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Obama, McCain Talk Economy, Iraq on the Campaign Trail

June 16, 2008 at 6:20 PM EDT
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Presidential candidates Barack Obama and John McCain hit the campaign trail yesterday to discuss their views on economic policy and Iraq. Kwame Holman reports on the state of the campaign.

GWEN IFILL: The presumptive nominees for president were back on the campaign trail today, each making his case for how to best tackle the struggling economy and the war in Iraq. Kwame Holman has our report.

KWAME HOLMAN: For the second time in a month, Barack Obama was in the key battleground state of Michigan today. He unveiled his plans for making the U.S. more competitive in the global economy.

SEN. BARACK OBAMA (D), Illinois: It’s time for new policies that create the new jobs and the new opportunities of the future. It’s time for a competitiveness agenda built around education and energy, innovation and infrastructure, fair trade and reform.

KWAME HOLMAN: Obama’s proposal calls for investing $150 billion in a green energy sector over 10 years, which he said would create 5 million new jobs.

SEN. BARACK OBAMA: When I’m president, we will invest in research and development of every form of alternative energy, solar, wind and biofuels, as well as technologies that can make coal burn cleanly and nuclear power safe.

We will provide incentives to businesses and consumers to save energy and make buildings more efficient. That’s how we’re going to create jobs that pay well and can’t be outsourced. That’s how we’re going to win back control of our destiny from oil-rich dictators.

And that’s how we’ll solve the problem of $4-a-gallon gas, not with another Washington gimmick, like John McCain’s gas tax holiday that would pad oil company profits, while draining away the highway fund that Michigan depends on.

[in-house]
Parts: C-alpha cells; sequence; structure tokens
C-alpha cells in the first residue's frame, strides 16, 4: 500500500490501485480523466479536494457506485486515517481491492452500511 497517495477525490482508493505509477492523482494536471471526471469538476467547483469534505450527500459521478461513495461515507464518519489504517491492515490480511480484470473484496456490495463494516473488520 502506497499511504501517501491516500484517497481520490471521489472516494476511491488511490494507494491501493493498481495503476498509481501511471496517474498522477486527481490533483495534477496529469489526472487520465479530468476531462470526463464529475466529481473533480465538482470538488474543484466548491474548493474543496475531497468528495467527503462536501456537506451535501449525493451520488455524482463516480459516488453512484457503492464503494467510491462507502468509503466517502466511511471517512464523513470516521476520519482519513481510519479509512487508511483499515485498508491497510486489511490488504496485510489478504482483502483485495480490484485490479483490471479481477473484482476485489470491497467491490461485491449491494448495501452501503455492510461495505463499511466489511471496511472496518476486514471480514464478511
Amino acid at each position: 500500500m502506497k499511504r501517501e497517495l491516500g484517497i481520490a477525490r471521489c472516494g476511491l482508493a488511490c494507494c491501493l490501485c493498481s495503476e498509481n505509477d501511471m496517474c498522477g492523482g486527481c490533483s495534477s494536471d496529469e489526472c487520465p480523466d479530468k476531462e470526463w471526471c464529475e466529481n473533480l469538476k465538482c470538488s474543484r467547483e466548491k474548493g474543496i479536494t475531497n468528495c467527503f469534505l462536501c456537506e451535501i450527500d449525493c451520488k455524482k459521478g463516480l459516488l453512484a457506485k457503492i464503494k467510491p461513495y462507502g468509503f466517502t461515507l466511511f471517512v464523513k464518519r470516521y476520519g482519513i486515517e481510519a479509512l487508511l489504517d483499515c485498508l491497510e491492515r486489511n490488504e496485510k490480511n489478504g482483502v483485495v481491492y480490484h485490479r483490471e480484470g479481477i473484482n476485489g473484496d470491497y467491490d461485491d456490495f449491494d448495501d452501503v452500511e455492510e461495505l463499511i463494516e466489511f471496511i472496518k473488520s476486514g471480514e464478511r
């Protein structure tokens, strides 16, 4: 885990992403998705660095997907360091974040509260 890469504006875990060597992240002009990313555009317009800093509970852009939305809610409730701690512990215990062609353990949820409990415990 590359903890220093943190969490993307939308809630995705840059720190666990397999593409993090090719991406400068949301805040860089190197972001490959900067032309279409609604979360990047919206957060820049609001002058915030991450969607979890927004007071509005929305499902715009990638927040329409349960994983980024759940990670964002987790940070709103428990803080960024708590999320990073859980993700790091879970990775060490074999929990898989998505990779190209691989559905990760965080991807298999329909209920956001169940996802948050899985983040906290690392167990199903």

KWAME HOLMAN: Meanwhile, John McCain also talked about energy today, touting his plans for dealing with the rising cost of fuel. He spoke at a news conference in Virginia.

SEN. JOHN MCCAIN (R), Arizona: Tomorrow, I’ll call for lifting the federal moratorium for states that choose to permit exploration. I think that this and perhaps providing additional incentives for states to permit exploration off their coasts would be very helpful in the short term in resolving our energy crisis.

And I will repeat my advocacy of a gas tax holiday, which would be — which is impacting low-income Americans on a fixed income, who are driving automobiles that consume gasoline at a greater rate, and they’re driving further. And I think they deserve a break.

Candidates spar on Iraq

KWAME HOLMAN: In recent weeks, the two presumptive nominees have challenged each other's prescriptions for the economy. Today, they differed on Iraq.

McCain's criticism of Obama comes after the Arizona senator met with Iraqi Foreign Minister Hoshyar Zebari yesterday in Washington.

SEN. JOHN MCCAIN: The surge is succeeding. We are winning in Iraq. And the whole debate in this campaign should be about whether we're going to allow that surge to continue to succeed or we are again going to do what Senator Obama wanted to do, and that is to set a date for withdrawal long ago, without giving the surge a chance to succeed.

He was wrong when he said that the surge would not succeed. He was wrong when he said that we were failing in Iraq as a result of it. And he's wrong today when he continues to acknowledge the success that we have experienced.

KWAME HOLMAN: In fact, Obama spoke by phone with Zebari today. Afterward, he acknowledged being encouraged by the reduction of violence in Iraq, but said nonetheless, as president, he would move to withdraw U.S. combat forces.

SEN. BARACK OBAMA: What I've said is the need for withdrawal is twofold. One is to spur more action out of the Iraqis. And what we haven't yet seen is more significant political accommodations.

I'm encouraged by some of the actions in the south and in Sadr City, but that then shouldn't argue for a longer commitment there. That argues for the fact that they have the capacity where they have the will to act more effectively than they have in the past.

But the second reason for withdrawal is the fact that we're spending $10 billion to $12 billion a month in Iraq. And the people here in Flint, Michigan, who I'm going to be talking to, would like to see some of that investment made here at home.

KWAME HOLMAN: Obama also confirmed that he would visit Iraq and Afghanistan before the November election. John McCain repeatedly has called on Obama to visit both countries.